* Capesize market “absolutely dead” on Thursday - broker
* Vale says no new cargoes but owners sail empty vessels to Brazil
By Keith Wallis
SINGAPORE, Oct 20 (Reuters) - Freight rates for large capesize dry cargo ships on key Asian routes will continue to fall next week as too many ships chase available cargoes, brokers said on Thursday.
“The market is absolutely dead today - it’s all very doom and gloom,” said a Singapore-based capesize broker on Thursday.
While BHP Billiton and Rio Tinto have been active charterers this week, Fortescue Metals Group has stayed out of the market, the broker added.
“Vale has said it had nothing now for October- and November-loading dates, so there will be no volume from Brazil,” the broker added.
That came despite owners sailing vessels empty to Brazil in the hope of picking Brazilian iron ore cargoes, brokers said.
“There are so many ballasters (empty vessels) and a limited number of cargoes from Brazil. So far the market is still dropping, so I don’t think either the Atlantic or Pacific will recover soon,” said a Shanghai-based capesize broker.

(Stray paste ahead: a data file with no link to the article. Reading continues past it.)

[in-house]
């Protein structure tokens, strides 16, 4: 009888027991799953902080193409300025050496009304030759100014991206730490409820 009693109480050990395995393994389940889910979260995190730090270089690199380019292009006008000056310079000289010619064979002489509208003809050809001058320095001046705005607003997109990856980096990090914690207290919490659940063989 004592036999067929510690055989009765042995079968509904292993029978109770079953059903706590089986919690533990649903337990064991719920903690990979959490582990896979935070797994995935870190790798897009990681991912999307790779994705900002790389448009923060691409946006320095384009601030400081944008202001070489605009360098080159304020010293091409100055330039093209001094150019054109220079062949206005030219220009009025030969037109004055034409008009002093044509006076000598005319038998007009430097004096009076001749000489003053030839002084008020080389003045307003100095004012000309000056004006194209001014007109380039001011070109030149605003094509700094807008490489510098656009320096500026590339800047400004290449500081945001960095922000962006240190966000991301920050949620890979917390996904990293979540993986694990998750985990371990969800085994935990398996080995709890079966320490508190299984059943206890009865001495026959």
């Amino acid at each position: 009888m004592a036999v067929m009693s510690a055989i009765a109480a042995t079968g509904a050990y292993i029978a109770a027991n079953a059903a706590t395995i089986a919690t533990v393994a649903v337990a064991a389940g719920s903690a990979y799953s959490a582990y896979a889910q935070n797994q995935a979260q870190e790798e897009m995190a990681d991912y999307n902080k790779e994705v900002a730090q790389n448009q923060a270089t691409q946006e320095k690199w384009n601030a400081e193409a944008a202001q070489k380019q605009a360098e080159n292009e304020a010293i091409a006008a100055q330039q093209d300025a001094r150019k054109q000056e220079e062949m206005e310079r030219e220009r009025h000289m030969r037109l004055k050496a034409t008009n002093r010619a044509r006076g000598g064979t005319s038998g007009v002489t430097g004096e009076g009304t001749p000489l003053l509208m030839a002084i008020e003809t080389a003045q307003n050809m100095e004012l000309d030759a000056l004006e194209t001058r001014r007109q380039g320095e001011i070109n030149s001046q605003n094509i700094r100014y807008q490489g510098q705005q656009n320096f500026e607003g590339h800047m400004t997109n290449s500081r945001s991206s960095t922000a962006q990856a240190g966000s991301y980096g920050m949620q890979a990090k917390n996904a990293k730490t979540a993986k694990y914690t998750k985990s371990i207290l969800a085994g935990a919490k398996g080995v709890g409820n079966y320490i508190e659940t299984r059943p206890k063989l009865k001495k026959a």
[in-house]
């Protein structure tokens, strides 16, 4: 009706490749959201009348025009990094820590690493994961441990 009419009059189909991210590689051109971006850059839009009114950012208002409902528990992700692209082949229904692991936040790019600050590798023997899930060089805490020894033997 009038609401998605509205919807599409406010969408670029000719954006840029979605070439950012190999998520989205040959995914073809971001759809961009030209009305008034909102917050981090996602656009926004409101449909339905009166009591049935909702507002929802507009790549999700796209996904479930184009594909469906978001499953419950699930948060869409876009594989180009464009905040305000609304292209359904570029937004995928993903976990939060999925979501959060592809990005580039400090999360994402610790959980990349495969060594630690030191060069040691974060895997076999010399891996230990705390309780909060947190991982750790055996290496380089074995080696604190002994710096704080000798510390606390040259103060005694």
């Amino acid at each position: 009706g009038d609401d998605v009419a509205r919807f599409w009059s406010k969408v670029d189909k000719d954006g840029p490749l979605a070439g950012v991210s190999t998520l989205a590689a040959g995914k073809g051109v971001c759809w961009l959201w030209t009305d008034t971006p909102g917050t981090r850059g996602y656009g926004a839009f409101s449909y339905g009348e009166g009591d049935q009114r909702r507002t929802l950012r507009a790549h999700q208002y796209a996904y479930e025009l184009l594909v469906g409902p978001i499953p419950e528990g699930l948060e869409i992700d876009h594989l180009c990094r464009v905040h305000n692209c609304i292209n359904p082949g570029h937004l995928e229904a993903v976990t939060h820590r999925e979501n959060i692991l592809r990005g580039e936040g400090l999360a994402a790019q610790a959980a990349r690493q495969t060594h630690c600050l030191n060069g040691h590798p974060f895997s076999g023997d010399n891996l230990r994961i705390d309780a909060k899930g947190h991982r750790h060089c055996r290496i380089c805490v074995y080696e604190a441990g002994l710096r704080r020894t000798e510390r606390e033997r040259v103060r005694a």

Rates were around $5.35 per tonne on Thursday for a voyage from Australia to China, brokers said.
“The expectation is they will go lower. There’s a lot of pressure on rates,” the Singapore broker said.
While China’s iron ore imports have remained strong this year, reaching 763 million tonnes in the first nine months, anticipated extra supply from Australia and Brazil is expected to put pressure on iron ore prices, ship broker Banchero Costa (Bancosta) said in a report on Tuesday.
“While iron ore export volumes may remain positive for now, it seems possible for Australia’s iron ore export revenue to trend down on lower prices and Chinese demand next year,” Ralph Leszczynski, Bancosta’s head of research, said.
Lower Chinese demand would negatively impact capesize rates, brokers said.
Charter rates for the Western Australia-China route dropped to $5.70 per tonne on Wednesday, the lowest since Oct. 5, from $6.10 per tonne last week.
Freight rates from Brazil to China fell to $11.38 per tonne on Wednesday, the lowest since Sept. 15, from $12.40 per tonne on the same day last week.
Charter rates for smaller panamax vessels for a North Pacific round-trip voyage soared to $7,492 per day on Wednesday, the highest since July 28, 2015, from $6,387 per day last week.
“Last week’s positive sentiment (in the panamax market) continues in both hemispheres,” Norwegian ship broker Fearnley said in a note on Wednesday.
For smaller supramax vessels, freight rates in the Far East rose to around $7,000 per day for coal cargoes from Indonesia to China against $6,600-$6,800 per day last week, brokers said.
The Baltic Exchange’s main sea freight fell to 872 on Wednesday from 906 a week earlier. (Reporting by Keith Wallis; Editing by Subhranshu Sahu)